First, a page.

A History of the County of Somerset: Volume 4. Originally published by Victoria County History, London, 1978.
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The hundred of Martock was conterminous with the manor and ancient parish of Martock and had its origin in the pre-Conquest royal estate which may originally have included Muchelney and part of Tintinhull. (fn. 1) It was first mentioned in 1225 when it included the tithings of Ash, Bower Hinton, Coat, and Stapleton. (fn. 2) Of the other tithings in the hundred Witcombe occurs in 1243, Hurst, Long Load, and Milton in 1284–6, and Newton (grouped with Hurst) and Westcombland (in Buckland St. Mary) in 1327. (fn. 3) In 1652 Martock, Ash, Bower Hinton, Coat, Stapleton, Witcombe, and possibly Milton, paid customary dues to the lord. (fn. 4) The hundred still included Westcombland in 1841, although by that date Bower Hinton and Hurst had been grouped together and Newton was no longer recorded. (fn. 5)
The ownership of the hundred was seldom mentioned but it evidently descended with the capital manor of Martock. (fn. 6) No court rolls have been traced. In 1661 the court house, thereafter the free grammar school, was reserved four times a year for holding the hundred and manor courts. (fn. 7) By 1475 the sheriff's tourn was being held on Ham Hill, where the tourns for adjacent hundreds also met. It had been 'much discontinued' by 1652. (fn. 8)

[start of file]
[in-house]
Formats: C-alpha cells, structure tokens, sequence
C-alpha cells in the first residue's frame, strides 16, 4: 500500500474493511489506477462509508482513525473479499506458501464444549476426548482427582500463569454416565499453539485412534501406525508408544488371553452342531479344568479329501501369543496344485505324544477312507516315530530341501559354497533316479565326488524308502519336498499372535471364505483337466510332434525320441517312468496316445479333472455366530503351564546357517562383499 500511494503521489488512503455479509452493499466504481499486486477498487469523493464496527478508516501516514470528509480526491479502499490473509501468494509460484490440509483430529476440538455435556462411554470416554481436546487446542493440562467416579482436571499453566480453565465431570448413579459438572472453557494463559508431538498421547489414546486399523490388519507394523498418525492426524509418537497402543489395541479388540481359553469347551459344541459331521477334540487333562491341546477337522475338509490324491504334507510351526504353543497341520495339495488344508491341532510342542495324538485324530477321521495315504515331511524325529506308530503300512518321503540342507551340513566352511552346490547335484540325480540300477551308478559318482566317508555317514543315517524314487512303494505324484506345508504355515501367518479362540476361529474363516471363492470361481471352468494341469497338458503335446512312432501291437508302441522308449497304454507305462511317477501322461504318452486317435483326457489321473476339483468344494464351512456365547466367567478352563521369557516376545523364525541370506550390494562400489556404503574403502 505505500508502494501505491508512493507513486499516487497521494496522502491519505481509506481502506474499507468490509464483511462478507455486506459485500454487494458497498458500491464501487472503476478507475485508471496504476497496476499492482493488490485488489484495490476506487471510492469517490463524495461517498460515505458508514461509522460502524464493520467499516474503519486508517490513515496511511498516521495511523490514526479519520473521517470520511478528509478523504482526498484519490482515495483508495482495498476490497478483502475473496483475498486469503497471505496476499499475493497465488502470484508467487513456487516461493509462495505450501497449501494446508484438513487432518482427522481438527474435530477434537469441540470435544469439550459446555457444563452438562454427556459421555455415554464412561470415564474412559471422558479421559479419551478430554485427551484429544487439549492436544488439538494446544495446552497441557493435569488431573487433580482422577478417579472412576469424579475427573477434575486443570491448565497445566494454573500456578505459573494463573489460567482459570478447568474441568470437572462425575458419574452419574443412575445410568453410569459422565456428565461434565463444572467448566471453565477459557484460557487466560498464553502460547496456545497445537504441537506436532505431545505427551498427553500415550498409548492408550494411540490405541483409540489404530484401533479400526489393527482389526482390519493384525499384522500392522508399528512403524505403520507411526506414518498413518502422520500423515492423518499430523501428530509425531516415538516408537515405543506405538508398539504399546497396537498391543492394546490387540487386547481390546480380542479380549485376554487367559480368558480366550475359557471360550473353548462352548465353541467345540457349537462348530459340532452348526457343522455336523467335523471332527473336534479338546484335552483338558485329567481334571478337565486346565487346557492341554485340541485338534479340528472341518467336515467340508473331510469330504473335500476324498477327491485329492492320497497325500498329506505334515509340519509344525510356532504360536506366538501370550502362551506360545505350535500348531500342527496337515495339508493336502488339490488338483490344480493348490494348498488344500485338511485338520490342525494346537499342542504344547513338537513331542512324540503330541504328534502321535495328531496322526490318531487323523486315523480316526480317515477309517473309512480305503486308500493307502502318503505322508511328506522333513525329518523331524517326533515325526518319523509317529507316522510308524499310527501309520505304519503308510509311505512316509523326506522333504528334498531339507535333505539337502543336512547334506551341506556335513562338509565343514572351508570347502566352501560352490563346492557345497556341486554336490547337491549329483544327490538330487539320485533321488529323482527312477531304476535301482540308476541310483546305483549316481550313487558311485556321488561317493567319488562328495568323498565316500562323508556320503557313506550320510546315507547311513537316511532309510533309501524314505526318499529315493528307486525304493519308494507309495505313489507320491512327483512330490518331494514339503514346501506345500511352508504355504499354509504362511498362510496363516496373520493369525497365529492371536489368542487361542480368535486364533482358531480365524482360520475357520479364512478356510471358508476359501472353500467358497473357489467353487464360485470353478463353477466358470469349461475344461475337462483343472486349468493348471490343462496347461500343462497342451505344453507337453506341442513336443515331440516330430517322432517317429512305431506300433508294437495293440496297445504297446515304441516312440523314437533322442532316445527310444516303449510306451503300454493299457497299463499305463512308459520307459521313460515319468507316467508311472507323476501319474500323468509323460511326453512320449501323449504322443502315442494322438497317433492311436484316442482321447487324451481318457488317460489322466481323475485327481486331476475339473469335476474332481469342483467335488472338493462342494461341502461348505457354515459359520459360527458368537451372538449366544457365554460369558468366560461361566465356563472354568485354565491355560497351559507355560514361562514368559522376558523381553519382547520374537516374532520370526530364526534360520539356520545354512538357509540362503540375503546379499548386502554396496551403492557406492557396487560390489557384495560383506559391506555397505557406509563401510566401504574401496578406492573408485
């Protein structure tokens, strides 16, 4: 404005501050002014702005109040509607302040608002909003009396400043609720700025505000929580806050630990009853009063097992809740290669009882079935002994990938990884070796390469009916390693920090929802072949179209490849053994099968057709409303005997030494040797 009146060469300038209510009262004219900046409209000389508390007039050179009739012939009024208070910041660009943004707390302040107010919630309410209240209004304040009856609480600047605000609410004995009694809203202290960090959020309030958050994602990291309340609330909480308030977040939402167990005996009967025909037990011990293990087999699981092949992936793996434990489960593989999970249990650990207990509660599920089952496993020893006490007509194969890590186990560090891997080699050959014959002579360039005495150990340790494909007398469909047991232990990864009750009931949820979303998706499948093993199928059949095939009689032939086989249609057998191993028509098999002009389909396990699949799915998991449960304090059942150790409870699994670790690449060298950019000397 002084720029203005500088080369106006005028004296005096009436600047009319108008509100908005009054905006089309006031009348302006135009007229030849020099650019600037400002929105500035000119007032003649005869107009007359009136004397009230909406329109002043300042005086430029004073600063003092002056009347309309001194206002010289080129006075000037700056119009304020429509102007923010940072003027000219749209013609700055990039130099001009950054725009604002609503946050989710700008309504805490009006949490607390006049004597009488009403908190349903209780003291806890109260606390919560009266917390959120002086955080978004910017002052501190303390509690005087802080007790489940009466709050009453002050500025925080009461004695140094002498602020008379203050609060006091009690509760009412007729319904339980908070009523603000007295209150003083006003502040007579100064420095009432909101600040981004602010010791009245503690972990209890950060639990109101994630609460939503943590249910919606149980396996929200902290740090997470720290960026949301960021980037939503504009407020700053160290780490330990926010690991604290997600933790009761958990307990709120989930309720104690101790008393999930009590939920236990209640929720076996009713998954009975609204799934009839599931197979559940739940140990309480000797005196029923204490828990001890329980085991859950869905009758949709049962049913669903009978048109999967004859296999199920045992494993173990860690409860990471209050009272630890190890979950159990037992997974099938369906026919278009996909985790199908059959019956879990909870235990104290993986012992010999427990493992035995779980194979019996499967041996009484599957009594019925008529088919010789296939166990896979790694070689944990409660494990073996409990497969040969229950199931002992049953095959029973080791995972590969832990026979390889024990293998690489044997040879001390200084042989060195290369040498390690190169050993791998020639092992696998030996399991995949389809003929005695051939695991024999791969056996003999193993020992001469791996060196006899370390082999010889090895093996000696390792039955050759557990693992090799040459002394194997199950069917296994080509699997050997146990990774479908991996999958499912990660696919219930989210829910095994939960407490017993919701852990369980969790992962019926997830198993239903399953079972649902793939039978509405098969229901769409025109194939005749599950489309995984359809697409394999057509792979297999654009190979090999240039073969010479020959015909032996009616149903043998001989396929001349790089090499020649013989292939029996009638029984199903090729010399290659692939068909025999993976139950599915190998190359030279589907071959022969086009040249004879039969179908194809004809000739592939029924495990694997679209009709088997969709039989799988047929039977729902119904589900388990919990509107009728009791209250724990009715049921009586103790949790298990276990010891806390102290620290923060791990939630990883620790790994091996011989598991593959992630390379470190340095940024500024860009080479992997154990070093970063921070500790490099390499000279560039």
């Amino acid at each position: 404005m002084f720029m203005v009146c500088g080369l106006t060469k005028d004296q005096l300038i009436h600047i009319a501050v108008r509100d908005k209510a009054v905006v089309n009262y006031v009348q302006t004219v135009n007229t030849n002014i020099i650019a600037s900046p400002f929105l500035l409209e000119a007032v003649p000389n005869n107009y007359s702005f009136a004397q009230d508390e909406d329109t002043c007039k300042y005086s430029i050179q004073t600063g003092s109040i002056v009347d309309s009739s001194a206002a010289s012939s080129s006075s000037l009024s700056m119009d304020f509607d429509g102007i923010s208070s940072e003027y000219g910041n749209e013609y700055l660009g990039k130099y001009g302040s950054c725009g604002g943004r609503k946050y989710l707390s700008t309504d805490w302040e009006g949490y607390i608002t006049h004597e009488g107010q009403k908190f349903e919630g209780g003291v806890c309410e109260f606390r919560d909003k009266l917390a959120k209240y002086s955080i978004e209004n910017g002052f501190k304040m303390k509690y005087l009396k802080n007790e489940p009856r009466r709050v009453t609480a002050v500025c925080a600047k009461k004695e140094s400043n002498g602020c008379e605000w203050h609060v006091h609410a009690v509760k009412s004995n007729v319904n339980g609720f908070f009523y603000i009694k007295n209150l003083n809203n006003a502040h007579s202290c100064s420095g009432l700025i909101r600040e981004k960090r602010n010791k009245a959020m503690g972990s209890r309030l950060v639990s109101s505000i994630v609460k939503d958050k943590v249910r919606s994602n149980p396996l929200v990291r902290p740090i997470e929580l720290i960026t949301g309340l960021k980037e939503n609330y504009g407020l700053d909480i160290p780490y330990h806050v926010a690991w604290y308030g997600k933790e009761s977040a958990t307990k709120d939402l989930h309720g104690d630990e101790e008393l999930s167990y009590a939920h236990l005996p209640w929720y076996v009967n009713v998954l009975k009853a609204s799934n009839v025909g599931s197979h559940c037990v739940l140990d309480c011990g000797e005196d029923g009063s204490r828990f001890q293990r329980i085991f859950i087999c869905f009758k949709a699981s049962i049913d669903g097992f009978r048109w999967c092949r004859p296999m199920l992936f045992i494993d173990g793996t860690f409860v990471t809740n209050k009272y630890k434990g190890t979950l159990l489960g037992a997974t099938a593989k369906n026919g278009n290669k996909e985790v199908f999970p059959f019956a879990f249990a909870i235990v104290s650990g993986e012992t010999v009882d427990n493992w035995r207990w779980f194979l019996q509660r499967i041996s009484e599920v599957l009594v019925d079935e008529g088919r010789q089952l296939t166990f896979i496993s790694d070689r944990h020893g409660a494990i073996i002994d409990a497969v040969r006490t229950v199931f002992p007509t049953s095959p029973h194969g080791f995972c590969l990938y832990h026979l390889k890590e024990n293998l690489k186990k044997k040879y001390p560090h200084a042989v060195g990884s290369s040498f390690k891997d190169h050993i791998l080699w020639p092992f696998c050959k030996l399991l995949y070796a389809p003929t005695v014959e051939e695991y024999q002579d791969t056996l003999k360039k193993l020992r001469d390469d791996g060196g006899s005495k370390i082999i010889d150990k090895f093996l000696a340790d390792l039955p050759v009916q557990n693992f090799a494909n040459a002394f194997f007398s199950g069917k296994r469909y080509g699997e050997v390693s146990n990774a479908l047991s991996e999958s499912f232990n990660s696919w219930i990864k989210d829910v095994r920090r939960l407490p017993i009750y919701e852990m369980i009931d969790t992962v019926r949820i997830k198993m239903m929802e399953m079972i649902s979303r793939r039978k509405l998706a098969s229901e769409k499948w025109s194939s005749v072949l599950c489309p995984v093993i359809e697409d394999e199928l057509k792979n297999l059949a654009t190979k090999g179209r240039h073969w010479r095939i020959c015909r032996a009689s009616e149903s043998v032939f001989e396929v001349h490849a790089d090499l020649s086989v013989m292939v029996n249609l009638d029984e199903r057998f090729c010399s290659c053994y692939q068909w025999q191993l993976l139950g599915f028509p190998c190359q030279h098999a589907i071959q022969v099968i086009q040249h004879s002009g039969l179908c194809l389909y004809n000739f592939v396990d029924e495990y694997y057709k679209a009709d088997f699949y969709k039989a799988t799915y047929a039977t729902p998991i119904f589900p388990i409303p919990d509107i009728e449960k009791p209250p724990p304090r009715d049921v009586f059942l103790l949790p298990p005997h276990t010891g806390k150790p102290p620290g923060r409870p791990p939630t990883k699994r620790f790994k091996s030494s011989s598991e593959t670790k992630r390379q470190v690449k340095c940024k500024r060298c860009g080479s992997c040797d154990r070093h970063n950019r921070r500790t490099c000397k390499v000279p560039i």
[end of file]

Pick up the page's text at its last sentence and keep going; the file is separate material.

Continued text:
The office of bedel of the hundred between 1477 and 1537 was leased by the lord of Martock manor with the common bakehouse and the tolls of markets and fairs, and was held from 1505 by the bailiff of Martock manor. (fn. 9) Two constables of the hundred were mentioned in 1553. (fn. 10)